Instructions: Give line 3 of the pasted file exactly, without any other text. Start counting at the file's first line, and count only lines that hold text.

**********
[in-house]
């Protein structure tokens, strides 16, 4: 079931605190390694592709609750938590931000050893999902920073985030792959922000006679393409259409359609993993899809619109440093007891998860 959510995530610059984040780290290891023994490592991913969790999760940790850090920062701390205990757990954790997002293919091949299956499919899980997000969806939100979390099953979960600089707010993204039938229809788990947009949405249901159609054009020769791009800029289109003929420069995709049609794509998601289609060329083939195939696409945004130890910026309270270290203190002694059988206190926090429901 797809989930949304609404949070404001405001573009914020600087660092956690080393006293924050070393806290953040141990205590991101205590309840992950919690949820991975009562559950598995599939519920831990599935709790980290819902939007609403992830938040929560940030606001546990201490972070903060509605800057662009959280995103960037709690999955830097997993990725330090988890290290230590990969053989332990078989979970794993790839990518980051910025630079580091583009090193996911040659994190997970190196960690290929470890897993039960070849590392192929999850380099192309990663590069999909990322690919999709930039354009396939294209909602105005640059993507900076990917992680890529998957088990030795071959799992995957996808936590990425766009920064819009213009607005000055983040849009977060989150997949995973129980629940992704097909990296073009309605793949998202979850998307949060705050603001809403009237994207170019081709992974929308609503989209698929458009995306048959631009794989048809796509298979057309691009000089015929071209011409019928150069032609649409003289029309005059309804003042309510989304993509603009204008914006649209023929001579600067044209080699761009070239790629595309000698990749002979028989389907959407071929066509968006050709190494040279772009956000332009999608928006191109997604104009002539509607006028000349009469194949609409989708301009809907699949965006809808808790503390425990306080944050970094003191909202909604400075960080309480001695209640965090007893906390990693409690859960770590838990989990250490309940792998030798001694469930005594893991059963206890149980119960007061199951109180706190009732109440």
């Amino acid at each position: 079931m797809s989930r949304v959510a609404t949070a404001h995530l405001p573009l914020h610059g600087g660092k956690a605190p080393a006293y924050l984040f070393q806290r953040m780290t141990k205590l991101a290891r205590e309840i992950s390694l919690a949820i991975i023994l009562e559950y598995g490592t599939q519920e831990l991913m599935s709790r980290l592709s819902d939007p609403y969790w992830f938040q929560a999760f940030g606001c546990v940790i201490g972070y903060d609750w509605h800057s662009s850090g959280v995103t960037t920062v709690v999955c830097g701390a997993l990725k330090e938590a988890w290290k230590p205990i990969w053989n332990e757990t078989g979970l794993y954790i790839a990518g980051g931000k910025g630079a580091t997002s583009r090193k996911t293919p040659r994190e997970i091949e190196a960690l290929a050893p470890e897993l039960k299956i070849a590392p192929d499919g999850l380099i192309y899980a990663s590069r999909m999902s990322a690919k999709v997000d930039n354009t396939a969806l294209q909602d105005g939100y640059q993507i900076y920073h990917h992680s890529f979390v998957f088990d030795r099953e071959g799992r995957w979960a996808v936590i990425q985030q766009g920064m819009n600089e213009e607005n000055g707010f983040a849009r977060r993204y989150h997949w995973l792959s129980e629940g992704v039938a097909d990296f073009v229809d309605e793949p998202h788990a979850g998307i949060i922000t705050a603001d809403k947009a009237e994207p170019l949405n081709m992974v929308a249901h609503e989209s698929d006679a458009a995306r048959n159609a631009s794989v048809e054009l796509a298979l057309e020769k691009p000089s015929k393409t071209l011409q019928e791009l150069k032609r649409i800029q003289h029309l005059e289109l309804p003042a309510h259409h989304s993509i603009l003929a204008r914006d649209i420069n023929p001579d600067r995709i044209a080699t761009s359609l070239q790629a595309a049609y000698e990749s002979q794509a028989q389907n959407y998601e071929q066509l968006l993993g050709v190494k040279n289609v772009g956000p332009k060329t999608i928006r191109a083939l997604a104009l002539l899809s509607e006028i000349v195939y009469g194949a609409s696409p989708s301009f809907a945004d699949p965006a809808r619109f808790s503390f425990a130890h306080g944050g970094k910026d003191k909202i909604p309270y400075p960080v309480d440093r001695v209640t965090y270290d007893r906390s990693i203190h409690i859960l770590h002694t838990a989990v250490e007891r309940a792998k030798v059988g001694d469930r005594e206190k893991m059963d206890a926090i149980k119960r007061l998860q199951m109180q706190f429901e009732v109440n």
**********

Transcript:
């Amino acid at each position: 079931m797809s989930r949304v959510a609404t949070a404001h995530l405001p573009l914020h610059g600087g660092k956690a605190p080393a006293y924050l984040f070393q806290r953040m780290t141990k205590l991101a290891r205590e309840i992950s390694l919690a949820i991975i023994l009562e559950y598995g490592t599939q519920e831990l991913m599935s709790r980290l592709s819902d939007p609403y969790w992830f938040q929560a999760f940030g606001c546990v940790i201490g972070y903060d609750w509605h800057s662009s850090g959280v995103t960037t920062v709690v999955c830097g701390a997993l990725k330090e938590a988890w290290k230590p205990i990969w053989n332990e757990t078989g979970l794993y954790i790839a990518g980051g931000k910025g630079a580091t997002s583009r090193k996911t293919p040659r994190e997970i091949e190196a960690l290929a050893p470890e897993l039960k299956i070849a590392p192929d499919g999850l380099i192309y899980a990663s590069r999909m999902s990322a690919k999709v997000d930039n354009t396939a969806l294209q909602d105005g939100y640059q993507i900076y920073h990917h992680s890529f979390v998957f088990d030795r099953e071959g799992r995957w979960a996808v936590i990425q985030q766009g920064m819009n600089e213009e607005n000055g707010f983040a849009r977060r993204y989150h997949w995973l792959s129980e629940g992704v039938a097909d990296f073009v229809d309605e793949p998202h788990a979850g998307i949060i922000t705050a603001d809403k947009a009237e994207p170019l949405n081709m992974v929308a249901h609503e989209s698929d006679a458009a995306r048959n159609a631009s794989v048809e054009l796509a298979l057309e020769k691009p000089s015929k393409t071209l011409q019928e791009l150069k032609r649409i800029q003289h029309l005059e289109l309804p003042a309510h259409h989304s993509i603009l003929a204008r914006d649209i420069n023929p001579d600067r995709i044209a080699t761009s359609l070239q790629a595309a049609y000698e990749s002979q794509a028989q389907n959407y998601e071929q066509l968006l993993g050709v190494k040279n289609v772009g956000p332009k060329t999608i928006r191109a083939l997604a104009l002539l899809s509607e006028i000349v195939y009469g194949a609409s696409p989708s301009f809907a945004d699949p965006a809808r619109f808790s503390f425990a130890h306080g944050g970094k910026d003191k909202i909604p309270y400075p960080v309480d440093r001695v209640t965090y270290d007893r906390s990693i203190h409690i859960l770590h002694t838990a989990v250490e007891r309940a792998k030798v059988g001694d469930r005594e206190k893991m059963d206890a926090i149980k119960r007061l998860q199951m109180q706190f429901e009732v109440n």